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A Creepy Christmas Cartoon Character Comes to Life

“Oh my God! You’re the girl from ‘The Polar Express,’” a tourist yelled at Nia Wilkerson.

Dressed in a pink nightgown, Ms. Wilkerson was dancing in front of the Christmas tree at Rockefeller Center in Midtown Manhattan for a TikTok video.

Over the course of the next two hours on Monday afternoon, dozens more people stopped and stared. Many of them filmed her from afar or asked to take selfies with her.

“Wait, are you really the girl from the movie?” a passer-by asked.

The answer to that question is no. Ms. Wilkerson, a senior at St. John’s University in Queens, was 3 years old in 2004, when “The Polar Express” was released.

The movie, a box office hit directed by Robert Zemeckis that was based on a children’s book by Chris Van Allsburg, has long drawn criticism because of its brand of motion-capture animation, which gives its characters an eerie, zombified look.

Ms. Wilkerson, 22, said that ever since she was an elementary school student in Woodbridge, Va., people had been telling her she looks like Hero Girl, a character in the film who is also known as Holly. Later, a high school crush pointed out the resemblance.

“That was heartbreaking,” she joked.

Since then, Ms. Wilkerson, who stands five foot tall, has come to embrace her digital doppelgänger. This is the fourth holiday season she has spent making TikTok videos in the guise of Hero Girl. Each year, her popularity has grown. She now has nearly a 250,000 followers.

Ms. Wilkerson said she got the idea after seeing another woman on TikTok cosplaying as the character. “But she didn’t really look like her,” she said.

In “The Polar Express,” Holly wears pigtails and a patterned pink nightgown. Ms. Wilkerson goes with a variation on the look for her TikToks.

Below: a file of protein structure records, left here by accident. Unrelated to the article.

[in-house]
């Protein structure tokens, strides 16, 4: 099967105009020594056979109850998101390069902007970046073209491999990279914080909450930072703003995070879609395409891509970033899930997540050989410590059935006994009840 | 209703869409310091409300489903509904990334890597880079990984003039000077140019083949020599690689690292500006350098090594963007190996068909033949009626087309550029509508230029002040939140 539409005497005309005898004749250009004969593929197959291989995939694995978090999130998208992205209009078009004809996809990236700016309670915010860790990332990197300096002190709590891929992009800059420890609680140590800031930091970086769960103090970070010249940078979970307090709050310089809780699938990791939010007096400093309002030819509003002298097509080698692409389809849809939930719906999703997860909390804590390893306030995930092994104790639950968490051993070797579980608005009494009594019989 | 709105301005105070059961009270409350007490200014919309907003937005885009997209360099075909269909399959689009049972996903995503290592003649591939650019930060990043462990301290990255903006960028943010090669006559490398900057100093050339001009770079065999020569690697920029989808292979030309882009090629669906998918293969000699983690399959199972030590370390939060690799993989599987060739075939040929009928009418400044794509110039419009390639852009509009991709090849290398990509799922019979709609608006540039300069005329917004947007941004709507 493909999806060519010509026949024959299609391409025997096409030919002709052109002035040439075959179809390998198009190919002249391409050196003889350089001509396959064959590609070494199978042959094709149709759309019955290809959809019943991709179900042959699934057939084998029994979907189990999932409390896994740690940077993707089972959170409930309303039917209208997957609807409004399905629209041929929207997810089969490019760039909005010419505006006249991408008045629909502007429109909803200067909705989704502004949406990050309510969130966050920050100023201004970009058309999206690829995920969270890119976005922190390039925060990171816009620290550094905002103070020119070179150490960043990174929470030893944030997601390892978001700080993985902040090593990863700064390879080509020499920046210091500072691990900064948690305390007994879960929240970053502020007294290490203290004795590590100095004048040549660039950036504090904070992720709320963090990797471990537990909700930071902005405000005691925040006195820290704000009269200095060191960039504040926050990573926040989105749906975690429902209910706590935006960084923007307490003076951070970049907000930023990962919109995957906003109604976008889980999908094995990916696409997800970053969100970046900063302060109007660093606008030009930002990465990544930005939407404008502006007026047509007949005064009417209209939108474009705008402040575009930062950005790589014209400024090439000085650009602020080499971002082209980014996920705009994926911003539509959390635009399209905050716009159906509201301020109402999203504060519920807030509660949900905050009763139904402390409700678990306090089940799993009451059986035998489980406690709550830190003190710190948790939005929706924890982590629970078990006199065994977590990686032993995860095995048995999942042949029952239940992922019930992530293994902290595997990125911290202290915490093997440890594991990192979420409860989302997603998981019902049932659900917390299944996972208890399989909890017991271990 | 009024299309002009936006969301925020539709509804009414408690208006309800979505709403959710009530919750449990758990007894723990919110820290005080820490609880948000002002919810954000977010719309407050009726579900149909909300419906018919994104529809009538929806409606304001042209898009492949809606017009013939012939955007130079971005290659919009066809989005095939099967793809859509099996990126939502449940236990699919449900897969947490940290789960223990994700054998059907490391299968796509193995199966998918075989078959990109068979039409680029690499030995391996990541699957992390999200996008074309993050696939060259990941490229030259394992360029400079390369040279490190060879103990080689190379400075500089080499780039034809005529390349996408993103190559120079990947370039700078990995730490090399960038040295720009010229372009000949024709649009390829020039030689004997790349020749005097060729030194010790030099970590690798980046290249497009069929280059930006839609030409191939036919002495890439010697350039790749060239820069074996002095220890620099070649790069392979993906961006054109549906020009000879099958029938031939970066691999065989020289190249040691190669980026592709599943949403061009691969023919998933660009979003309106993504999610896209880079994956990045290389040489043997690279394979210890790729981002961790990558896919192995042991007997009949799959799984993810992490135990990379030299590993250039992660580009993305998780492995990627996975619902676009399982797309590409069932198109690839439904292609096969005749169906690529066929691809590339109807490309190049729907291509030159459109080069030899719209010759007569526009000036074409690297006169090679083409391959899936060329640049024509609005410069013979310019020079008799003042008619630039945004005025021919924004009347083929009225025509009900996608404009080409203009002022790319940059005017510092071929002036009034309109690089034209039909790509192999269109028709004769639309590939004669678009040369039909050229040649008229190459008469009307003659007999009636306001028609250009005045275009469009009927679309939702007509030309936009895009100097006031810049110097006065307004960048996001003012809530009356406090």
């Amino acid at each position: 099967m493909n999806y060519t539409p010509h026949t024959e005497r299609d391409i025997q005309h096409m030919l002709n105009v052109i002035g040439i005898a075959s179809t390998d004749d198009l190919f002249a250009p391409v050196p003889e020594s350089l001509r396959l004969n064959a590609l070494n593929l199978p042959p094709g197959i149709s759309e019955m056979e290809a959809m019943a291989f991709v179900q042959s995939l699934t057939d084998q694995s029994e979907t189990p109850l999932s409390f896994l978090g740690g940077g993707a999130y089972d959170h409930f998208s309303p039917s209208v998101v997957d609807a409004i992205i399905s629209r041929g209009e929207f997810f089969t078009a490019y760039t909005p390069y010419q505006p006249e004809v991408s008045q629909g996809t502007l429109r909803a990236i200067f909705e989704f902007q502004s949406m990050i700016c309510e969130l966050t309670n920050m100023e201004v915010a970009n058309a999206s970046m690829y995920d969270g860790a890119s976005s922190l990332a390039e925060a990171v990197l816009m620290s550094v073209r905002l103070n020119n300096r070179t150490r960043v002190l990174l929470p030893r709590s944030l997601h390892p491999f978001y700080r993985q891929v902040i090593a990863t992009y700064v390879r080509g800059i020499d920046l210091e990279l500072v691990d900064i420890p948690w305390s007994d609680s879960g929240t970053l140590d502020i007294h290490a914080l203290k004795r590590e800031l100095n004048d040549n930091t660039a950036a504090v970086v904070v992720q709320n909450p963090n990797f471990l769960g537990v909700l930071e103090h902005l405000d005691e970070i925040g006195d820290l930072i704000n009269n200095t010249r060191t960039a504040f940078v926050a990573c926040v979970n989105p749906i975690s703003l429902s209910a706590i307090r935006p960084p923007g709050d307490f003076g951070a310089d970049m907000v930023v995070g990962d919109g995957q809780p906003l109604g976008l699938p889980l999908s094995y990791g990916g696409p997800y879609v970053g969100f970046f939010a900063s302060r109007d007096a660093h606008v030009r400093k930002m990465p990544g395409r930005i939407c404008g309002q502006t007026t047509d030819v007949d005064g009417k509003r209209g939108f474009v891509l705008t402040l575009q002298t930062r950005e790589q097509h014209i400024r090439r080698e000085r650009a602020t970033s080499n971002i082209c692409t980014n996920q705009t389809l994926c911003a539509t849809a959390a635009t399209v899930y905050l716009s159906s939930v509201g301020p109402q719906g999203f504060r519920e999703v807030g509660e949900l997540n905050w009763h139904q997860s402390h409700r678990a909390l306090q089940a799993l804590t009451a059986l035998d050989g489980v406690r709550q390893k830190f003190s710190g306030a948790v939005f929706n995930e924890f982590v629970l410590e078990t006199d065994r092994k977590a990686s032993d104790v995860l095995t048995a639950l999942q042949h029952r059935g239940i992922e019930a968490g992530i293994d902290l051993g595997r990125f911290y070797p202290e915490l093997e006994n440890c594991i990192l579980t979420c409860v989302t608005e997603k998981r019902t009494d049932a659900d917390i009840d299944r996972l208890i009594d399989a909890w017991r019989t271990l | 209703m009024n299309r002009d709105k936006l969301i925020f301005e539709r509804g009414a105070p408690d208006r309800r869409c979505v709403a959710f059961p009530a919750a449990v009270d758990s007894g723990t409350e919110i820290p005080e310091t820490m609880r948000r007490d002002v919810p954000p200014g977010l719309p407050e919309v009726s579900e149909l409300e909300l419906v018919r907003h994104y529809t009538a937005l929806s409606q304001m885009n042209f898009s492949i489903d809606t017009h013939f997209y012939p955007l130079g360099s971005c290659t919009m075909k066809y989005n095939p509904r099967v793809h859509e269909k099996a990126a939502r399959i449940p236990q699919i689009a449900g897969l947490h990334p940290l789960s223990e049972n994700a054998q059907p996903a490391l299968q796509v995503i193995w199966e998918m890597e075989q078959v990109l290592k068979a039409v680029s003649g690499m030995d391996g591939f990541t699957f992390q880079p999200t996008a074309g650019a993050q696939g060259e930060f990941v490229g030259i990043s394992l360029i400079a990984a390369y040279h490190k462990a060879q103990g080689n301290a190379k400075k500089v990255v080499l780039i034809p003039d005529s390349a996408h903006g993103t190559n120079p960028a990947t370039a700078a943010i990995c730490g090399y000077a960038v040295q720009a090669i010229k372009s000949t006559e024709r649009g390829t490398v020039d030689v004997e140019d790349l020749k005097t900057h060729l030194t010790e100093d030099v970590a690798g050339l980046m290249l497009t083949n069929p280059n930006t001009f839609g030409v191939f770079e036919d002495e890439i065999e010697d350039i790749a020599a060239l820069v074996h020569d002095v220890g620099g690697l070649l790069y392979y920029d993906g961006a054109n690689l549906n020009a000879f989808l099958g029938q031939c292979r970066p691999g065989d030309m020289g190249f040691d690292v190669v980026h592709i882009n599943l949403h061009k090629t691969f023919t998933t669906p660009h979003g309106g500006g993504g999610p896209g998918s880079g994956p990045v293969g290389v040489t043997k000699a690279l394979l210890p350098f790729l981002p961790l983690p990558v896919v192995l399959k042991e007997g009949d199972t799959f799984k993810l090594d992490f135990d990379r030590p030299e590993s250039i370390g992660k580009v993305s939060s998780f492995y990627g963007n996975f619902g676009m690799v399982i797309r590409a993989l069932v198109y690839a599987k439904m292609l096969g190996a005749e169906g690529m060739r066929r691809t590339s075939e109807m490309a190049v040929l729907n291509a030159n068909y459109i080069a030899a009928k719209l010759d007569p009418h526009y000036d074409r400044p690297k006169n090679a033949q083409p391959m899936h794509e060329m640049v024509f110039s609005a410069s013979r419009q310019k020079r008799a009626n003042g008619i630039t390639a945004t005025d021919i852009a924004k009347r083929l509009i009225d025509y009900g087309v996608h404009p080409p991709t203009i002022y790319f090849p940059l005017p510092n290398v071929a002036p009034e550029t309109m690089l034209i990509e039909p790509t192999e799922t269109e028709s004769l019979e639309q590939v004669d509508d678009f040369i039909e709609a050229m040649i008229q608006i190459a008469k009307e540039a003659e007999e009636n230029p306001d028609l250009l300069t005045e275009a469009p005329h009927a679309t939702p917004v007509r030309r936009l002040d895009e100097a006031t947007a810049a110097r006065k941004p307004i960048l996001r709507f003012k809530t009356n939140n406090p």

“It’s a seasonal gig,” she said, adding that she was recently swarmed by people in Elmo costumes while making a video in Times Square.

Accompanying her on Monday were several of her St. John’s classmates, who acted as her unpaid film crew. “My friendship is my payment,” Ms. Wilkerson joked, adding she had bought the group food at the campus dining hall during the weeks of filming.

She used to suffer from social anxiety, she said, but her TikTok alter ego has helped her overcome it. “No one in New York cares,” she said. “I would never do this anywhere else.”

Ms. Wilkerson, who is studying television and film at St. John’s, has found ways to profit from her 15 minutes of seasonal fame. She participates in TikTok’s creator fund, a program that the company uses to pays certain people who make videos for the platform, she said. Musicians have reached out to her about making videos, she added. Her rate is about $250 per video, she said. Outside of the holiday season, she makes videos on other topics, but her views drop off precipitously.

While most of the feedback has been positive, Ms. Wilkerson said she no longer read the replies to her videos, after having seen too many racist comments. Still, there have been upsides to her social media fame, like a recent collaboration with @jerseyyjoe, a popular TikTok creator known for his dance moves who sometimes makes videos dressed as Hero Boy from “The Polar Express.”

After an afternoon of shooting, Ms. Wilkerson and her friends discussed their upcoming final exams while waiting for an F train on a subway station platform. Ms. Wilkerson mentioned an earlier subway video, during which she had accidentally kicked a passenger.

After boarding a rush-hour train car, they wriggled into formation to film another TikTok. One of Ms. Wilkerson’s friends, Amanda Gopie, 20, pointed at a sign that read: “Don’t be someone’s subway story. Courtesy counts.”

“That’s you,” Ms. Gopie said, to laughs from the others in the group.

As the F train rolled toward Queens, Ms. Wilkerson and her friends recorded themselves singing “When Christmas Comes to Town,” a song from “The Polar Express.”

“The best time of the year, when everyone comes home,” Ms. Wilkerson began.

As her friends joined in to form a shaky chorus, a few riders perked their heads up in recognition. One told the singers to work on their pitch. The group decided they’d try another take.

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